The Roman-Germanic Museum (Römisch-Germanisches Museum) has a large collection of Roman artifacts from the Roman settlement of Colonia Claudia Ara Agrippinensium, on which modern Cologne is built. The museum protects the original site of a Roman town villa, from which a large Dionysus mosaic remains in its original place in the basement, and the related Roman Road just outside. In this respect the museum is an archaeological site.
The Römisch-Germanisches Museum is near the Cologne Cathedral on the site of a 3rd-century villa. The villa was discovered in 1941 during the construction of an air-raid shelter. On the floor of the main room of the villa is the renowned Dionysus mosaic. Since the mosaic could not be moved easily, the architects Klaus Renner and Heinz Röcke designed the museum around the mosaic. The inner courtyards of the museum mimic the layout of the ancient villa.
In addition to the Dionysus mosaic, which dates from around A.D. 220/230, there is the reconstructed sepulcher of legionary Poblicius (about A.D. 40). There is also an extensive collection of Roman glassware as well as an array of Roman and medieval jewellery. Many artifacts of everyday life in Roman Cologne are displayed, ncluding portraits (e.g., of Roman emperor Augustus and his wife Livia Drusilla), inscriptions, pottery, and architectural fragments.
The museum has the world's largest collection of locally produced glass from the Roman period.References:
Augustusburg Palace represents one of the first examples of Rococo creations in Germany. For the Cologne elector and archbishop Clemens August of the House of Wittelsbach it was the favourite residence. In 1725 the Westphalian architect Johann Conrad Schlaun was commissioned by Clemens August to begin the construction of the palace on the ruins of a medieval moated castle.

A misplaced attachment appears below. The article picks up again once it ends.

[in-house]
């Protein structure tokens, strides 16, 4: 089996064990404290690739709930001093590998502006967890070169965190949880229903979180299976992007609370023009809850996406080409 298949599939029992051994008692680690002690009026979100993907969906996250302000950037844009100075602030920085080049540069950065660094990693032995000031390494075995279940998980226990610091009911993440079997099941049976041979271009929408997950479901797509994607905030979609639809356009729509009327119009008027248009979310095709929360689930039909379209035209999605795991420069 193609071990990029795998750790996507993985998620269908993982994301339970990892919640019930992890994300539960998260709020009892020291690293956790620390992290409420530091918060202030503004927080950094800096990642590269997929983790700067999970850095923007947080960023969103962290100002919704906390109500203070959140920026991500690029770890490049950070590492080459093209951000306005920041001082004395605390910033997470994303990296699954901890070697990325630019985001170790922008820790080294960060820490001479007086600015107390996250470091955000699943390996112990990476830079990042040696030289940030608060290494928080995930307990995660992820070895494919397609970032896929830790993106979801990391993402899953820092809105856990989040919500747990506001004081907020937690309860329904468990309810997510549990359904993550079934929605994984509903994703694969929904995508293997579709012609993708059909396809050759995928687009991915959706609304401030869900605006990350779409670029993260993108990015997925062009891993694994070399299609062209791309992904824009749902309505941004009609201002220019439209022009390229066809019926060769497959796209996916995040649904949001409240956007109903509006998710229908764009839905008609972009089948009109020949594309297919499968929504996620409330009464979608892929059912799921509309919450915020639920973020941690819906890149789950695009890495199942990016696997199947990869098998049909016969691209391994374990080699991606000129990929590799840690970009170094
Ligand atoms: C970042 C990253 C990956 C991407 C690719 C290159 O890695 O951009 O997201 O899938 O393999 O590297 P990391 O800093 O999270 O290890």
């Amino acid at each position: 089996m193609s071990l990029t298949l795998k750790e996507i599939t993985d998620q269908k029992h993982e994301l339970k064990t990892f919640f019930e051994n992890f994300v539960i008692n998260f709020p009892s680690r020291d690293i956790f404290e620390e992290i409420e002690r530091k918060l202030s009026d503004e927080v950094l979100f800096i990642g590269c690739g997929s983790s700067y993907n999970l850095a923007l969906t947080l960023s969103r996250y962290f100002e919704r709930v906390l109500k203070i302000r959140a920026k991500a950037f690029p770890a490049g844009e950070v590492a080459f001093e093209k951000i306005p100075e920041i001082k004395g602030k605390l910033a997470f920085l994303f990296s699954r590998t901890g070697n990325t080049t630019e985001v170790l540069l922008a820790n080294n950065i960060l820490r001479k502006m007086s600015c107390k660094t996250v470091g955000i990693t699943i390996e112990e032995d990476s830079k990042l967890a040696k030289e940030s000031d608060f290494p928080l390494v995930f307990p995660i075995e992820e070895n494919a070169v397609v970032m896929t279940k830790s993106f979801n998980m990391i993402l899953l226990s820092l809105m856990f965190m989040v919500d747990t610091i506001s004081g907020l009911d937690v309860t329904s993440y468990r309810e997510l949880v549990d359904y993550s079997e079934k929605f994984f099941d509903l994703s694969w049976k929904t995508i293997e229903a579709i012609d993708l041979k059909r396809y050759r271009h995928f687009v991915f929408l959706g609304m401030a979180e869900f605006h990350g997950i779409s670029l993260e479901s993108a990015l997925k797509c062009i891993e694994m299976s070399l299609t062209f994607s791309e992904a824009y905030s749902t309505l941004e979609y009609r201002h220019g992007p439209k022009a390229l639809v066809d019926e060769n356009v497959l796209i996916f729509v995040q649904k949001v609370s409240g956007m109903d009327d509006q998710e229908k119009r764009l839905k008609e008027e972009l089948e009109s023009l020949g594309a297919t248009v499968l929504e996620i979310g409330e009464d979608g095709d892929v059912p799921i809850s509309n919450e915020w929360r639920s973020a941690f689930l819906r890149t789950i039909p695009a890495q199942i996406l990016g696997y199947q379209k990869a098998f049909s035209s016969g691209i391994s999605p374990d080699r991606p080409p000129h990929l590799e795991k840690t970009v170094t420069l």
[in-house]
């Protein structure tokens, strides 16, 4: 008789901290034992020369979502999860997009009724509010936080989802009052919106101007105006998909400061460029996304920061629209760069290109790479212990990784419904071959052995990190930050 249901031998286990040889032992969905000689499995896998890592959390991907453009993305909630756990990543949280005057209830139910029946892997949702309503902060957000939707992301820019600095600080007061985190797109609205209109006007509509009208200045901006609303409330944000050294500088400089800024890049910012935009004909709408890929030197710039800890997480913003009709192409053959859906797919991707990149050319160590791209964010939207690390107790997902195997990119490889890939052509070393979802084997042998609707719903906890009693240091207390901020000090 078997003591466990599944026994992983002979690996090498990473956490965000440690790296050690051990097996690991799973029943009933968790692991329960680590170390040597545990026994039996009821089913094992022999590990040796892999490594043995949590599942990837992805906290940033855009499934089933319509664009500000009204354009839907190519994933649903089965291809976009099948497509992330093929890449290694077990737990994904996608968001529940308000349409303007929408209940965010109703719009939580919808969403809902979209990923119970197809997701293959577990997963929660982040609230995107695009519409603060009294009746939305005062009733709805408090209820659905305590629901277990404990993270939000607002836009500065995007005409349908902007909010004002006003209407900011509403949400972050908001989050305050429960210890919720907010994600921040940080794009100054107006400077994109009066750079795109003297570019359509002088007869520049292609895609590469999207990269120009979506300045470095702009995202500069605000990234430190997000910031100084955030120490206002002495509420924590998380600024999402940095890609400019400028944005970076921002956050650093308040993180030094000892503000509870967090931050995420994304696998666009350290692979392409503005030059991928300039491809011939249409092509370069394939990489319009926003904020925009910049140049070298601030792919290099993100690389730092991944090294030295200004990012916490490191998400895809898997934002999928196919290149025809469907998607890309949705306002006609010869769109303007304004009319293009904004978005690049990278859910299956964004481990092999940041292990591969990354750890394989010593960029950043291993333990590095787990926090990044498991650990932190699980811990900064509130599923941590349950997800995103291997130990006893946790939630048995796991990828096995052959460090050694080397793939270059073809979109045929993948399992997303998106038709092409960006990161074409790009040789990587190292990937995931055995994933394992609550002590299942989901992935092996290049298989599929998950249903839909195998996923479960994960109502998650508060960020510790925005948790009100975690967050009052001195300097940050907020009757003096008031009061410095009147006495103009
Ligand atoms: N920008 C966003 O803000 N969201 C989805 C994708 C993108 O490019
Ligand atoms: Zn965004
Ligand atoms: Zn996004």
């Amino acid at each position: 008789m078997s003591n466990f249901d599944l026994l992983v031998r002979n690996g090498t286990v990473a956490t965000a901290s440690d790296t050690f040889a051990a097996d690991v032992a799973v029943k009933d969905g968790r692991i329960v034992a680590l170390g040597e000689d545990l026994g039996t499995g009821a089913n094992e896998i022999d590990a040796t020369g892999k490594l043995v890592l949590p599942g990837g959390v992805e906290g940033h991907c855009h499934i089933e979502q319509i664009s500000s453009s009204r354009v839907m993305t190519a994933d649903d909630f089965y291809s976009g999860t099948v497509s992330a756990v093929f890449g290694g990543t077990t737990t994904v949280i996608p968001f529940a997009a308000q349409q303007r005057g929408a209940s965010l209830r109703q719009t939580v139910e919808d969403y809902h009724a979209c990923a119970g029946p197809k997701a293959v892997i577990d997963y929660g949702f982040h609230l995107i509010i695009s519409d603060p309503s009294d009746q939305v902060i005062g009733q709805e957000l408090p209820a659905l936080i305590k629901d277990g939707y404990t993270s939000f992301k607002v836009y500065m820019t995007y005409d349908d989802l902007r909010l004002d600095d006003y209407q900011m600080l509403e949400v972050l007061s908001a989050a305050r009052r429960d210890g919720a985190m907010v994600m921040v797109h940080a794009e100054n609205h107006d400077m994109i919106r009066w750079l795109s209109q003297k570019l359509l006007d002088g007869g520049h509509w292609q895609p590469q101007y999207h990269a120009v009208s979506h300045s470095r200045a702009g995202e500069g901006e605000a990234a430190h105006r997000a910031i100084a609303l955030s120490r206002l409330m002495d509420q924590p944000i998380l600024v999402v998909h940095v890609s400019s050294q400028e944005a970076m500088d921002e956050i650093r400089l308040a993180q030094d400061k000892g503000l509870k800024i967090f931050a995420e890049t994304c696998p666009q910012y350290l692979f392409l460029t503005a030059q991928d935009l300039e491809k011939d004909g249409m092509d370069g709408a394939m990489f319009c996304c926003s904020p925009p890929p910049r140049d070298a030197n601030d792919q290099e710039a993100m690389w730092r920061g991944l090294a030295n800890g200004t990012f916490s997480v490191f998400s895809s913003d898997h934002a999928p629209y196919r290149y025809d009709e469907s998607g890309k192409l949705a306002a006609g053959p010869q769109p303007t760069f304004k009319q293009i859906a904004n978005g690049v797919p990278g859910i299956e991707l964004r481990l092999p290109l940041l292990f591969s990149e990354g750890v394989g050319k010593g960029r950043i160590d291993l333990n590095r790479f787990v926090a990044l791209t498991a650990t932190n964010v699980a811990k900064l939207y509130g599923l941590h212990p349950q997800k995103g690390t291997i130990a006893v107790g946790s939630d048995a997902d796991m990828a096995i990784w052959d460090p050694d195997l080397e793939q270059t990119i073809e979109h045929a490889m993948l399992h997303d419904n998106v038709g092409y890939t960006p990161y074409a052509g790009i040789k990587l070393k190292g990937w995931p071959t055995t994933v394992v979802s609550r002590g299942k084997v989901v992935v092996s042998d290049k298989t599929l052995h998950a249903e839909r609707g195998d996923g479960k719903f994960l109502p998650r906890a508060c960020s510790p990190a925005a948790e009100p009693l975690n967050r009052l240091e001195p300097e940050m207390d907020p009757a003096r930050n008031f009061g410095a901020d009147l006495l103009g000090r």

In 1728, the Bavarian court architect François de Cuvilliés took over and made the palace into one of the most glorious residences of its time. Until its completion in 1768, numerous outstanding artists of European renown contributed to its beauty. A prime example of the calibre of artists employed here is Balthasar Neumann, who created the design for the magnificent staircase, an enchanting creation full of dynamism and elegance. The magical interplay of architecture, sculpture, painting and garden design made the Brühl Palaces a masterpiece of German Rococo.
UNESCO honoured history and present of the Rococo Palaces by inscribing Augustusburg Palace – together with Falkenlust Palace and their extensive gardens – on the World Heritage List in 1984. From 1949 onwards, Augustusburg Palace was used for representative purposes by the German Federal President and the Federal Government for many decades.
In 1728, Dominique Girard designed the palace gardens according to French models. Owing to constant renovation and care, it is today one of the most authentic examples of 18th century garden design in Europe. Next to the Baroque gardens, Peter Joseph Lenné redesigned the forested areas based on English landscaping models. Today it is a wonderful place to have a walk.